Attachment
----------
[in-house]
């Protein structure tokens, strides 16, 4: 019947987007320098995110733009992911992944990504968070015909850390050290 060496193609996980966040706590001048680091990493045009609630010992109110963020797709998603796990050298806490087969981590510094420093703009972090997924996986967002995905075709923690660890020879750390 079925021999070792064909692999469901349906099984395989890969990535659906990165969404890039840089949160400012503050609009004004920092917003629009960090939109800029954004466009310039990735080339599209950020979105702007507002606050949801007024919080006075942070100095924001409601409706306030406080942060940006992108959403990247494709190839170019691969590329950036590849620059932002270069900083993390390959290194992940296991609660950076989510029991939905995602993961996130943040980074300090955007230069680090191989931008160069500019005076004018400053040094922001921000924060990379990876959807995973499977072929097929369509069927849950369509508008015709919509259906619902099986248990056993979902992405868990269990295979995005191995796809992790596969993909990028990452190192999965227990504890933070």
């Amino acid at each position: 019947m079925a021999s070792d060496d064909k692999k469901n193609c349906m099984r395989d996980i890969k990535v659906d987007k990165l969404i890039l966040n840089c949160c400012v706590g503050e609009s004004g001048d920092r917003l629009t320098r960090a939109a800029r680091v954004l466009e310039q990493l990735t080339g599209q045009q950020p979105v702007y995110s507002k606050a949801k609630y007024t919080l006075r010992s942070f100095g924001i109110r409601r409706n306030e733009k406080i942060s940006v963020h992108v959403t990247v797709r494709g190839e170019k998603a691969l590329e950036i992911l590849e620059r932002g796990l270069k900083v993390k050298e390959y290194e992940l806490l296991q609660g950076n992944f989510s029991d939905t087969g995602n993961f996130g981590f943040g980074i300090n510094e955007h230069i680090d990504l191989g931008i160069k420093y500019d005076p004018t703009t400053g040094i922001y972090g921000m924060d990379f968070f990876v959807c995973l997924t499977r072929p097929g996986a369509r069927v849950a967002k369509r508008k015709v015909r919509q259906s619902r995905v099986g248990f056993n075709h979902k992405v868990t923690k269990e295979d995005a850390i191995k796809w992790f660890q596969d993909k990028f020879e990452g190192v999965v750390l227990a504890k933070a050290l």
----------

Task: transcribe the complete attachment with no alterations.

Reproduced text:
[in-house]
């Protein structure tokens, strides 16, 4: 019947987007320098995110733009992911992944990504968070015909850390050290 060496193609996980966040706590001048680091990493045009609630010992109110963020797709998603796990050298806490087969981590510094420093703009972090997924996986967002995905075709923690660890020879750390 079925021999070792064909692999469901349906099984395989890969990535659906990165969404890039840089949160400012503050609009004004920092917003629009960090939109800029954004466009310039990735080339599209950020979105702007507002606050949801007024919080006075942070100095924001409601409706306030406080942060940006992108959403990247494709190839170019691969590329950036590849620059932002270069900083993390390959290194992940296991609660950076989510029991939905995602993961996130943040980074300090955007230069680090191989931008160069500019005076004018400053040094922001921000924060990379990876959807995973499977072929097929369509069927849950369509508008015709919509259906619902099986248990056993979902992405868990269990295979995005191995796809992790596969993909990028990452190192999965227990504890933070």
């Amino acid at each position: 019947m079925a021999s070792d060496d064909k692999k469901n193609c349906m099984r395989d996980i890969k990535v659906d987007k990165l969404i890039l966040n840089c949160c400012v706590g503050e609009s004004g001048d920092r917003l629009t320098r960090a939109a800029r680091v954004l466009e310039q990493l990735t080339g599209q045009q950020p979105v702007y995110s507002k606050a949801k609630y007024t919080l006075r010992s942070f100095g924001i109110r409601r409706n306030e733009k406080i942060s940006v963020h992108v959403t990247v797709r494709g190839e170019k998603a691969l590329e950036i992911l590849e620059r932002g796990l270069k900083v993390k050298e390959y290194e992940l806490l296991q609660g950076n992944f989510s029991d939905t087969g995602n993961f996130g981590f943040g980074i300090n510094e955007h230069i680090d990504l191989g931008i160069k420093y500019d005076p004018t703009t400053g040094i922001y972090g921000m924060d990379f968070f990876v959807c995973l997924t499977r072929p097929g996986a369509r069927v849950a967002k369509r508008k015709v015909r919509q259906s619902r995905v099986g248990f056993n075709h979902k992405v868990t923690k269990e295979d995005a850390i191995k796809w992790f660890q596969d993909k990028f020879e990452g190192v999965v750390l227990a504890k933070a050290l």